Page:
As customs offices gradually were losing their function, it would appear that the European project would mature. Its strengthening was needed for geopolitical reasons, mainly. Santiago Nadal said: “The progressive integration of Europe is an actual need originating from unsurmountable realities. Over these realities, the main one being: the existence of two colossal non-European blocks, whose existence, even disregarding their rivalries, would force, nearly as a law of physics, the tiny European states to get together and set up some sort of union”. Let’s call it a common market, or a European Economic Community. Its creation, on the basis of a progressive ideology, and its materialization through a series of economic agreements, cannot be understood outside this critical context. On the one hand, the catastrophic end of the European Civil war. While after the Great War Europe had failed in building up a new order, after 1945 the consolidation of a long-lasting peace required thorough reconsideration of the idea of Europe. On the other hand, the Cold War. The new idea of Europe should take shape in an unprecedented global situation: the ongoing and threatening tension between the US and the Soviet block. What would later become the European Union arose from this international context. But when these critical circumstances disappeared, the European project had to adapt to new coordinates. Luckily, the coordinates did change. The most obvious and iconic evidence of this was the fall of the Berlin Wall.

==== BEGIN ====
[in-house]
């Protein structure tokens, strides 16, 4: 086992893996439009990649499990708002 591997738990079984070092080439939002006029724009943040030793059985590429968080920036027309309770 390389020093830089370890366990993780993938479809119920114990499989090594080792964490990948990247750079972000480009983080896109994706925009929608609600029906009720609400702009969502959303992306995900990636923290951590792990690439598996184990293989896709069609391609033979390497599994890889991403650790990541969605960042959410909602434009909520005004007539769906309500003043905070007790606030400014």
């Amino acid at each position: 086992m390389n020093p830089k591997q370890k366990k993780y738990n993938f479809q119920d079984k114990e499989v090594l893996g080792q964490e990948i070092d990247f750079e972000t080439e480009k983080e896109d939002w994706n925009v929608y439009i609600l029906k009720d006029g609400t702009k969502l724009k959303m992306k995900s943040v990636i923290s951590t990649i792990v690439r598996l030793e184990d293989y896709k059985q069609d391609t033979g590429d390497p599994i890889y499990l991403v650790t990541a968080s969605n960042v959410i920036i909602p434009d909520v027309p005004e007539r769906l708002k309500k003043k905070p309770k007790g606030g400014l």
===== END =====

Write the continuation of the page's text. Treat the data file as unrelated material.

It was in this “Ciceronian moment”, fully conscious of the worldwide transformation that was to come, that in summer 89 Francis Fukuyama published his article “The End of History” in The National Interest, the magazine on international issues co-founded by Irving Kristol —one of the eminent thinkers of US neoconservatives— and Henry Kissinger among its main landmarks. The proposal, with a similar incidence in the Spanish arena —with an atonic right and a rusty left—, brought about the restructure of the world after the disappearance of the Soviet dictatorship. Amidst the implosion of the communist block, a victorious feeling exudes from Fukuyama’s article, peppered with sarcasm. “The resulting emerging State is liberal, as it recognizes and protects, through a legal system, the universal right of man to freedom. This State is also democratic because it exists only with the consent of the governed”. The incarnation of that State, said the politologist, were the states of Western Europe who had created the common market.

And now, what remains from a legacy drafted at the peak of intellectual legitimacy of conservatism? Like a bulldozer, the financial crisis has run over this thinking: the world coordinates have changed again. Perhaps it was too soon to draft a realistic formula that would threaten globalization. Be that as it may, the adequacy of a European project to the new coordinates resulting from globalization has not occurred convincingly. History reappears on scene and Europe, so it seems, is conceived as if it were living in the past.